The Clean Innovation Award aimed at recognition of exceptional efforts to develop new products and services that contribute to the environmental performance of the world’s merchant fleet. The nominees were NYK for a new concept ship with sails, CTO SA, Poland for the new E-LNG, Stena Bulk for the Stena E-Max and STX Europe for the LNG Hybrid Standby Vessel.
Not surprisingly there was a strong Norwegian influence in the short listed candidates, but an international flavour was clearly present from the start and has continued over the years to the point where the awards are recognised internationally. Perhaps to avoid confusion it needs to be pointed out that the LNG Hybrid standby vessel was not a hybrid within the current usage of the term as there was no battery or energy storage system. The vessel was in fact a combined diesel and gas electric craft which would run as LNG electric at low speeds up to 14 knots and employ additional diesel electric power when a fast response was needed.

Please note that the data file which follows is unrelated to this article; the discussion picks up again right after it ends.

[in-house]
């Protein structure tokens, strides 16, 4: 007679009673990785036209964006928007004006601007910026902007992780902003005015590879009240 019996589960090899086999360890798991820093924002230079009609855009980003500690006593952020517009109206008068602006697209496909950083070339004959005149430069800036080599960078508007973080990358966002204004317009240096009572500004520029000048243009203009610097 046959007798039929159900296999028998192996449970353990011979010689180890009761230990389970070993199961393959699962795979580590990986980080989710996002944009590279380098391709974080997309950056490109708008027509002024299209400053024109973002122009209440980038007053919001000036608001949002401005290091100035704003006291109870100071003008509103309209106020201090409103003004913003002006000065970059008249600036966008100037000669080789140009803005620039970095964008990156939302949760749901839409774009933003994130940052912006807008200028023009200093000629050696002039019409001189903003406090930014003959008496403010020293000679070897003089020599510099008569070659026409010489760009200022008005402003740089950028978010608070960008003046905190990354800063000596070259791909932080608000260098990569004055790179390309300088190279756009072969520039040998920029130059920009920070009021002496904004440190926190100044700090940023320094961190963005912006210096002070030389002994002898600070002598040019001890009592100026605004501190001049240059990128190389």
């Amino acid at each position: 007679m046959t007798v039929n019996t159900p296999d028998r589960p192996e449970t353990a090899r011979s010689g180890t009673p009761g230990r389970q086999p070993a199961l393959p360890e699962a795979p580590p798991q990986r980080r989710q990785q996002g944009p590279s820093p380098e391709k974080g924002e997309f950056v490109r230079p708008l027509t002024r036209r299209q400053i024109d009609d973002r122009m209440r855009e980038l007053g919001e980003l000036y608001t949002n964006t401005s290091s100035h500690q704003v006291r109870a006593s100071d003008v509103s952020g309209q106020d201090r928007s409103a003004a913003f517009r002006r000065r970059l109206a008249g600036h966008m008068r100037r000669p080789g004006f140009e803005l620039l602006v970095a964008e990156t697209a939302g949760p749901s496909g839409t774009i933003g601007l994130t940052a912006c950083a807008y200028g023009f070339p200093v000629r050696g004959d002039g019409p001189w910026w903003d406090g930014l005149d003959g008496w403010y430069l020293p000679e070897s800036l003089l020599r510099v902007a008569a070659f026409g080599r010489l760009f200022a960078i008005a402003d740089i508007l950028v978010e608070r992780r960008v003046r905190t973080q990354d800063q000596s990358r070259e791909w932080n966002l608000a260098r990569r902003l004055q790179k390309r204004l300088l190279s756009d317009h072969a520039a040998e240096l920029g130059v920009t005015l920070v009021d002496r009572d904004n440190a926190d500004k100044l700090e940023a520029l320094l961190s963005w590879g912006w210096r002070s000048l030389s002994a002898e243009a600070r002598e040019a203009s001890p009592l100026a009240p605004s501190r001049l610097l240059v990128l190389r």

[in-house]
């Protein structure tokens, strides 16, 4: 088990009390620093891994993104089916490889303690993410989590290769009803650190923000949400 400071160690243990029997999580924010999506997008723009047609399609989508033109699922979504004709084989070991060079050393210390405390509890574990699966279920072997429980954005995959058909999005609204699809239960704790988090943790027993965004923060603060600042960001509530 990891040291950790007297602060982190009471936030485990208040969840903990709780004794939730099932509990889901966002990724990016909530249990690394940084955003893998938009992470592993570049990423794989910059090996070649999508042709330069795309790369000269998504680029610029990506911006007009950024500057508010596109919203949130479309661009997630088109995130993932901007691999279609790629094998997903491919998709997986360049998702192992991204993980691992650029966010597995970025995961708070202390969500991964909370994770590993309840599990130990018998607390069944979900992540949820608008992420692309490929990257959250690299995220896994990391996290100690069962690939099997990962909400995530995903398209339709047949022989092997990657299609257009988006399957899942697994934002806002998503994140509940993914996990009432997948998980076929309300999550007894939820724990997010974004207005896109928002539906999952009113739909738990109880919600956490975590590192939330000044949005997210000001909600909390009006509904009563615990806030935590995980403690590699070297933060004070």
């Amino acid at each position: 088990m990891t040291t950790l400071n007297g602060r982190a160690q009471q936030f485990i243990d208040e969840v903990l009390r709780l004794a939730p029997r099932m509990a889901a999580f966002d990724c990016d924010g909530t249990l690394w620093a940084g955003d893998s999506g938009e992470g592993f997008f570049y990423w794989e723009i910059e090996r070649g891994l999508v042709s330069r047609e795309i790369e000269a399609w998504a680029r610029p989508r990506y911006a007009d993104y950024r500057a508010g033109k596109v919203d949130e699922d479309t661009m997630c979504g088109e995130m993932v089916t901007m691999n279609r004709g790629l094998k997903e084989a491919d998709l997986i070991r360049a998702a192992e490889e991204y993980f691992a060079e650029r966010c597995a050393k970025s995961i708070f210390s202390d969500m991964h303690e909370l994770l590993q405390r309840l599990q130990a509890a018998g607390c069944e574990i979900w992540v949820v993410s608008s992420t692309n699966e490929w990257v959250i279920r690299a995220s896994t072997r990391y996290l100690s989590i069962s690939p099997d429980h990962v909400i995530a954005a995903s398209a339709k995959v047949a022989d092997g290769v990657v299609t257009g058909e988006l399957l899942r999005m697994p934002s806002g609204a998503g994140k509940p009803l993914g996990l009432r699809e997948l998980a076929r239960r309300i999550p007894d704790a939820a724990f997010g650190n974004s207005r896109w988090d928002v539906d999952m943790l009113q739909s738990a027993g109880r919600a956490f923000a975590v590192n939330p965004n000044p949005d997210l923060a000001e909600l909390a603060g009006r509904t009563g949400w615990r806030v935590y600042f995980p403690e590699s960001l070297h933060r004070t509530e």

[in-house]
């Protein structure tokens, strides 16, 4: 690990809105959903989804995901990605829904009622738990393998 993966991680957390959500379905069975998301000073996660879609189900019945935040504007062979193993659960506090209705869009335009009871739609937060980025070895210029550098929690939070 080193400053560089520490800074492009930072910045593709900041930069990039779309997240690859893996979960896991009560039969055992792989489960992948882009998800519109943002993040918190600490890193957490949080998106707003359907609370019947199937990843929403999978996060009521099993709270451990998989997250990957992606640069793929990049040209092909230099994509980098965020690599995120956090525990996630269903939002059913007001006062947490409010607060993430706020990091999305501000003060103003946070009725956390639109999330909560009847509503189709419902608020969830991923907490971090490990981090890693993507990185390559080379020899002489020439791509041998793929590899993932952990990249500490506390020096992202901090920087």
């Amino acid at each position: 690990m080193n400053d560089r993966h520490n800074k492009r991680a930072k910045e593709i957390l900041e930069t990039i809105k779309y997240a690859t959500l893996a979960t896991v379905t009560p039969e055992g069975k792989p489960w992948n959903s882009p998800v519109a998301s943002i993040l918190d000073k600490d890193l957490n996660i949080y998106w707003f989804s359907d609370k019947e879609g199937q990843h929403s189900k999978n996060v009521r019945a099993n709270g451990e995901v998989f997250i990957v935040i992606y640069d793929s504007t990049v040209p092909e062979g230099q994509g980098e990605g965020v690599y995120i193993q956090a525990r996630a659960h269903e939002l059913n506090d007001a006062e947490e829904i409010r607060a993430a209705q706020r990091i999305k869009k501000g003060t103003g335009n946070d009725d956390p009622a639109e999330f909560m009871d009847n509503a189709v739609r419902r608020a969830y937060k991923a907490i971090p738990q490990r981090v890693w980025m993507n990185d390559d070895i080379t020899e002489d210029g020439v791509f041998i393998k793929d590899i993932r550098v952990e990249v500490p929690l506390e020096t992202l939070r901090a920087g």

The three winners were Royal Caribbean, Teekay and Stena Bulk. The first two were physical ships while the E-Max was at the time a concept vessel.
Oasis of the Seas was of course the first in a new series of vessels and at the time of its delivery the largest passenger vessel ever built. At launch she had a gross tonnage of 225,282, but this was expanded to 226,838GT when additional cabins were added to Deck 14 in 2019. The ship was to reposition to New York from Florida in 2020 when she became the largest passenger vessel ever to operate from New York. In terms of gross tonnage Oasis of the Seas has been surpassed by two of her younger sisters and will be relegated further down the list when others of her class come into service in the future.